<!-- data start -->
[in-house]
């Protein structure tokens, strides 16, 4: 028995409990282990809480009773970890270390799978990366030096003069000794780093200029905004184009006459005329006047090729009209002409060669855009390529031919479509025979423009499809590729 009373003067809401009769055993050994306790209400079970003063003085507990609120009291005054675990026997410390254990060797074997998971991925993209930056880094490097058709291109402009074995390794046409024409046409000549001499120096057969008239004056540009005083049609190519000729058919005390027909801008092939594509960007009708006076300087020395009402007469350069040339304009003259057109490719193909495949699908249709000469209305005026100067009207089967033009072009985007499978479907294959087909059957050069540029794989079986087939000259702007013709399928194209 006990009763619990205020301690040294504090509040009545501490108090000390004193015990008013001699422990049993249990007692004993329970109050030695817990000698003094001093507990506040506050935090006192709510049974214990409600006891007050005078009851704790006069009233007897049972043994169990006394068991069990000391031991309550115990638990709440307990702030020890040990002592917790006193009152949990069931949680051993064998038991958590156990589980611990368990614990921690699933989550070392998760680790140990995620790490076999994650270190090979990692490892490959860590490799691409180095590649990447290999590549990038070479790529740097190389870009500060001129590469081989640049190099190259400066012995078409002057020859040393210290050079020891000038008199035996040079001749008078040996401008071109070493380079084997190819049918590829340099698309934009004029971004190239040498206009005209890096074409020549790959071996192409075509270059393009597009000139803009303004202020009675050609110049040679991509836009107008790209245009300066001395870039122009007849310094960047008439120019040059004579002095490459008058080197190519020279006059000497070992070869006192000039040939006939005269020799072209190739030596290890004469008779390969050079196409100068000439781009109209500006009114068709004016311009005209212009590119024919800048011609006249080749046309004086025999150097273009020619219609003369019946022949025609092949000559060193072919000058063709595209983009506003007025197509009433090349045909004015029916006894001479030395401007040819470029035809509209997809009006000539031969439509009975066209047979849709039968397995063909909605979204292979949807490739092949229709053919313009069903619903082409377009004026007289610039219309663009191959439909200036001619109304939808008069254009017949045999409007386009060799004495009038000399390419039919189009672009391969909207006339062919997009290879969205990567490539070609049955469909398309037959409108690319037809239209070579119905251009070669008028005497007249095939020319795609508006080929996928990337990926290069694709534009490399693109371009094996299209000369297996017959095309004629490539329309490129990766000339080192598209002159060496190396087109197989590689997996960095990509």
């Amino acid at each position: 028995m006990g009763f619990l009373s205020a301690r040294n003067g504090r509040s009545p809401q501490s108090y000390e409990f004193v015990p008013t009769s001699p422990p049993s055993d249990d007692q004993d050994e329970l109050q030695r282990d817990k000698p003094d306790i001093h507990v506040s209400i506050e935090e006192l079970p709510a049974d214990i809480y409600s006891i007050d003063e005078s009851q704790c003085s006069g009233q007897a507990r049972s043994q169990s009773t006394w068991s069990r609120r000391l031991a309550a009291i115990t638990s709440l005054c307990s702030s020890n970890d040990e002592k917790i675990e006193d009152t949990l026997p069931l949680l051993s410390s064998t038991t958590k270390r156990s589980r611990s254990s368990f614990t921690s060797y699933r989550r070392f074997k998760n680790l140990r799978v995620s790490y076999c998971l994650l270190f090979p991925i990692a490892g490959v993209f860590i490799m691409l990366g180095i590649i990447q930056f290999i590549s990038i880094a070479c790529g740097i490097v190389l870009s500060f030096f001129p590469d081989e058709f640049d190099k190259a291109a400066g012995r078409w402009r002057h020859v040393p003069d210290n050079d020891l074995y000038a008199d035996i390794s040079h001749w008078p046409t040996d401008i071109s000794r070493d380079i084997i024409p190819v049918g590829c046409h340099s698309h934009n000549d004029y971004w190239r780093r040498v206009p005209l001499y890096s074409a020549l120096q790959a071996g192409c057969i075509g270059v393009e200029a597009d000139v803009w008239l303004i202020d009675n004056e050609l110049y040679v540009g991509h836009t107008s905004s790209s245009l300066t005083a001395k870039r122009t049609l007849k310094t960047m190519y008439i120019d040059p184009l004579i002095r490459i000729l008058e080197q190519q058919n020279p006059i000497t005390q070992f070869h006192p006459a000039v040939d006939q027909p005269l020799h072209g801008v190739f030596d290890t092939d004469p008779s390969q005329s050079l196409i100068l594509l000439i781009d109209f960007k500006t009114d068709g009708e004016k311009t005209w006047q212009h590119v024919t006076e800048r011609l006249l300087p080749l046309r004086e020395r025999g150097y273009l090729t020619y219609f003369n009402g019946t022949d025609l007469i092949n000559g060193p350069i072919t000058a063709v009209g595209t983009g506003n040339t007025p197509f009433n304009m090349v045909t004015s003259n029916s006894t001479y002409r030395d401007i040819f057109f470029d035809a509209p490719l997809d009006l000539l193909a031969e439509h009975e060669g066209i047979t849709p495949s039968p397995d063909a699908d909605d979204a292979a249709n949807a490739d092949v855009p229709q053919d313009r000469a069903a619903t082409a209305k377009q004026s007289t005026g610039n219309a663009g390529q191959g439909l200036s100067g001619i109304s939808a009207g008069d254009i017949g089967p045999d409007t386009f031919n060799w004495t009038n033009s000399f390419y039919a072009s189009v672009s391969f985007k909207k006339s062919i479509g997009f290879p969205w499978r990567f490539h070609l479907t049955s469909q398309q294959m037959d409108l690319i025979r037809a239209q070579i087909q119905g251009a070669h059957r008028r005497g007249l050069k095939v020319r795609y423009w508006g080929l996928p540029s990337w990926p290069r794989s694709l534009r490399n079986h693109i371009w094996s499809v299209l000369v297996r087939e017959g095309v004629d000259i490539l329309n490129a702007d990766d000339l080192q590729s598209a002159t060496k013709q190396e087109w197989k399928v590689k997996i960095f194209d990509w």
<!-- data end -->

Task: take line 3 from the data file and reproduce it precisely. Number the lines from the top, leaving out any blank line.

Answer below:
């Amino acid at each position: 028995m006990g009763f619990l009373s205020a301690r040294n003067g504090r509040s009545p809401q501490s108090y000390e409990f004193v015990p008013t009769s001699p422990p049993s055993d249990d007692q004993d050994e329970l109050q030695r282990d817990k000698p003094d306790i001093h507990v506040s209400i506050e935090e006192l079970p709510a049974d214990i809480y409600s006891i007050d003063e005078s009851q704790c003085s006069g009233q007897a507990r049972s043994q169990s009773t006394w068991s069990r609120r000391l031991a309550a009291i115990t638990s709440l005054c307990s702030s020890n970890d040990e002592k917790i675990e006193d009152t949990l026997p069931l949680l051993s410390s064998t038991t958590k270390r156990s589980r611990s254990s368990f614990t921690s060797y699933r989550r070392f074997k998760n680790l140990r799978v995620s790490y076999c998971l994650l270190f090979p991925i990692a490892g490959v993209f860590i490799m691409l990366g180095i590649i990447q930056f290999i590549s990038i880094a070479c790529g740097i490097v190389l870009s500060f030096f001129p590469d081989e058709f640049d190099k190259a291109a400066g012995r078409w402009r002057h020859v040393p003069d210290n050079d020891l074995y000038a008199d035996i390794s040079h001749w008078p046409t040996d401008i071109s000794r070493d380079i084997i024409p190819v049918g590829c046409h340099s698309h934009n000549d004029y971004w190239r780093r040498v206009p005209l001499y890096s074409a020549l120096q790959a071996g192409c057969i075509g270059v393009e200029a597009d000139v803009w008239l303004i202020d009675n004056e050609l110049y040679v540009g991509h836009t107008s905004s790209s245009l300066t005083a001395k870039r122009t049609l007849k310094t960047m190519y008439i120019d040059p184009l004579i002095r490459i000729l008058e080197q190519q058919n020279p006059i000497t005390q070992f070869h006192p006459a000039v040939d006939q027909p005269l020799h072209g801008v190739f030596d290890t092939d004469p008779s390969q005329s050079l196409i100068l594509l000439i781009d109209f960007k500006t009114d068709g009708e004016k311009t005209w006047q212009h590119v024919t006076e800048r011609l006249l300087p080749l046309r004086e020395r025999g150097y273009l090729t020619y219609f003369n009402g019946t022949d025609l007469i092949n000559g060193p350069i072919t000058a063709v009209g595209t983009g506003n040339t007025p197509f009433n304009m090349v045909t004015s003259n029916s006894t001479y002409r030395d401007i040819f057109f470029d035809a509209p490719l997809d009006l000539l193909a031969e439509h009975e060669g066209i047979t849709p495949s039968p397995d063909a699908d909605d979204a292979a249709n949807a490739d092949v855009p229709q053919d313009r000469a069903a619903t082409a209305k377009q004026s007289t005026g610039n219309a663009g390529q191959g439909l200036s100067g001619i109304s939808a009207g008069d254009i017949g089967p045999d409007t386009f031919n060799w004495t009038n033009s000399f390419y039919a072009s189009v672009s391969f985007k909207k006339s062919i479509g997009f290879p969205w499978r990567f490539h070609l479907t049955s469909q398309q294959m037959d409108l690319i025979r037809a239209q070579i087909q119905g251009a070669h059957r008028r005497g007249l050069k095939v020319r795609y423009w508006g080929l996928p540029s990337w990926p290069r794989s694709l534009r490399n079986h693109i371009w094996s499809v299209l000369v297996r087939e017959g095309v004629d000259i490539l329309n490129a702007d990766d000339l080192q590729s598209a002159t060496k013709q190396e087109w197989k399928v590689k997996i960095f194209d990509w």